The movie-mad girls are Virginia Weidler and Jean Porter. Weidler's long-suffering father (Edward Arnold) can't understand their obsession, but stops short of calling movies unworthy of a daughter's devotion. Snooty classmates call star-love "kid stuff," but it's clear they're misguided. After all, what was healthier than enthusiasm for movies? These kids aren't creeps like stalkers today; Greer Garson, in fact, invites Weidler/Porter up for tea and cakes when dogged quest takes them to her hotel lobby. And who drops in but Walter Pidgeon, gracious enough to stay and dispense life lessons to the nubile pair (imagine Errol Flynn in such a cameo). Then there is Robert Taylor, who isn't recognized by maiden aunt Agnes Moorehead, here in virtual reprise of her "Aunt Fanny" part in The Magnificent Ambersons. Anyone who mis-ID's Bob Taylor is quite beyond hope, and it's not coincidence that Moorehead comes in for the film's most severe comeuppance.

Wartime home life is vividly enacted even as war is mostly ignored. Kid brother Scotty Beckett is a pest, but a champ for the Four Freedoms, his radio set to monitor German movement off the East Coast should that occur. He's also got the bathtub salted with defense craft to repel U-Boats. Were boys so primed for getting into action? It must have been frustration for many a fourteen/fifteen year old when peace got declared ahead of their reaching age to enlist. As in all Metro households, there is a uniformed maid and candles lit for evening meal. Offspring are precocious, but never insolent. You could switch this family with Janie's and viewers wouldn't know a difference, all the more so being Edward Arnold as Paterfamilias in both instances.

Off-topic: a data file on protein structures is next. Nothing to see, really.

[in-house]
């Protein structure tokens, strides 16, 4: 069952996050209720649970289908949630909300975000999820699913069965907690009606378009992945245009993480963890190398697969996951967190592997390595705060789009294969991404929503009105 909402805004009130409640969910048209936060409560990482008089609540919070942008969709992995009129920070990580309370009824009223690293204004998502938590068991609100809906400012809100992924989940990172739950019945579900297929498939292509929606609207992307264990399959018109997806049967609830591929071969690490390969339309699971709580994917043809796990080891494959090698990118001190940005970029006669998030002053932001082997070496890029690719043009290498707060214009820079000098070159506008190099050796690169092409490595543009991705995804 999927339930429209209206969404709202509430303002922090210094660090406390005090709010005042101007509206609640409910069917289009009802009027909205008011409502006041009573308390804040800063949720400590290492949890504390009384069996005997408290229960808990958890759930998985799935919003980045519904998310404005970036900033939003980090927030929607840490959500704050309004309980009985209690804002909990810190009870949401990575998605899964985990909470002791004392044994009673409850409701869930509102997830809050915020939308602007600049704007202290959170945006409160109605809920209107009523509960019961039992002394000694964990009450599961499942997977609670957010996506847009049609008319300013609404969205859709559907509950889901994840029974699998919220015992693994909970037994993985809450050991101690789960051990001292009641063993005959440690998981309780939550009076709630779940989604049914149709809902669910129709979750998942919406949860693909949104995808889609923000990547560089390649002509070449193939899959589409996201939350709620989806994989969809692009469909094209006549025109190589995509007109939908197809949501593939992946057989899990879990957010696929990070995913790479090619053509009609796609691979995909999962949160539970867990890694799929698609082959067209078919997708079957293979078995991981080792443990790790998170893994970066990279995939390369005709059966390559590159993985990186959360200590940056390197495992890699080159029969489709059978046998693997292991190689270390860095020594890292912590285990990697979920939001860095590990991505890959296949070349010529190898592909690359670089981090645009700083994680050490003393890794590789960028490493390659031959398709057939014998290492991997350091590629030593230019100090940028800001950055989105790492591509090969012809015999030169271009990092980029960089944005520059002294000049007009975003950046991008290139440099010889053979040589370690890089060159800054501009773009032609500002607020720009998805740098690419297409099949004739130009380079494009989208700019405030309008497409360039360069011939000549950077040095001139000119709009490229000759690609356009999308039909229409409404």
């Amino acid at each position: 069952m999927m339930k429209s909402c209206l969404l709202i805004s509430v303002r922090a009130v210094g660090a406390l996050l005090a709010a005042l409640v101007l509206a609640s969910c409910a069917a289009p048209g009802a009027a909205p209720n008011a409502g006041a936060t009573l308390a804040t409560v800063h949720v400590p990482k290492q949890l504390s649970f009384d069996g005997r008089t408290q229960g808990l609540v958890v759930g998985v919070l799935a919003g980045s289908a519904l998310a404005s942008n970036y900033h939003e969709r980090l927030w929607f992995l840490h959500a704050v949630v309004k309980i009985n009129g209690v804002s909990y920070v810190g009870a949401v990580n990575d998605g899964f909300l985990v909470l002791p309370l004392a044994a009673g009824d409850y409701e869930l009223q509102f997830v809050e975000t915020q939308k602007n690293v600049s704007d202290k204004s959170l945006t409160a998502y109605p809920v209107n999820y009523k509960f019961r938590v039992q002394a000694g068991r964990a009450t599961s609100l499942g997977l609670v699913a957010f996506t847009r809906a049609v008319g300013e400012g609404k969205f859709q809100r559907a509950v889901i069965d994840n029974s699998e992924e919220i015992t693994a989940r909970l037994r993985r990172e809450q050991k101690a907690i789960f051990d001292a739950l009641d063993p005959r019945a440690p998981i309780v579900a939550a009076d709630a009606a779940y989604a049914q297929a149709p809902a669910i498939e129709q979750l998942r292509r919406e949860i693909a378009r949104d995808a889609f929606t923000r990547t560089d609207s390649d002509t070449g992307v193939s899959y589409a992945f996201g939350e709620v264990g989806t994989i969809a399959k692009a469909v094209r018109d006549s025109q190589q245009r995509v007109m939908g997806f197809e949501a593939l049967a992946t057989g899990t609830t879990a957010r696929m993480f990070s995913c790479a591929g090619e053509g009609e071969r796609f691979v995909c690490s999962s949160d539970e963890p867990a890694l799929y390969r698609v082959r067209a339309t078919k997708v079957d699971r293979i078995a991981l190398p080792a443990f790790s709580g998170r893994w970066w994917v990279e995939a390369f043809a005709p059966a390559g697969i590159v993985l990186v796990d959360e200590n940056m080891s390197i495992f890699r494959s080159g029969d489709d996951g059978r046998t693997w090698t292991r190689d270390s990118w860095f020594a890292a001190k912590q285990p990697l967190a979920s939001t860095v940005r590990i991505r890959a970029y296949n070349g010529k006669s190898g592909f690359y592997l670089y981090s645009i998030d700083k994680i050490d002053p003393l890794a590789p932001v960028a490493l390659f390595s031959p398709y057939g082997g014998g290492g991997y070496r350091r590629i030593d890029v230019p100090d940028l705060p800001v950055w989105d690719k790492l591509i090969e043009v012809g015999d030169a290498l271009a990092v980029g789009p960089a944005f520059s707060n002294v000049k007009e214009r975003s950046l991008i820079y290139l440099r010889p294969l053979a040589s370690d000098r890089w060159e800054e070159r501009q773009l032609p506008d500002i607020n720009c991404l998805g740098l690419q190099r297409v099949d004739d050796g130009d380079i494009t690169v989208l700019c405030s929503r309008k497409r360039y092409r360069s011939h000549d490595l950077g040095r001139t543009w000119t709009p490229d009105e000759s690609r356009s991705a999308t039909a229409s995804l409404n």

Buzzell Gags It Up as Simon Legree
Director Eddie Buzzell, informality of billing a tip-off to how serious Eddie took himself, had been a musical comedy lead for George M. Cohan and came to megging through back door of Vitaphone shorts where he performed. Buzzell was liked by all and prized efficiency over art; in short, an ideal company man. His two Marx Brothers features for Metro aren't much valued (At The Circus, Go West), but Eddie was born to throwaways like The Youngest Profession, where nothing was at stake past getting it done within limit of budget and time. One thing this director understood was chaos of a crowded theatre. There's a scene in The Youngest Profession where the kids are jammed into rows (hard-backed chairs --- ouch!) to watch Crossroads with William Powell and Hedy Lamarr. Byplay is funny, and I'd like to think, accurate. Buzzell even puts a cherry on it appearing as a hapless patron undone by the assemblage of brats.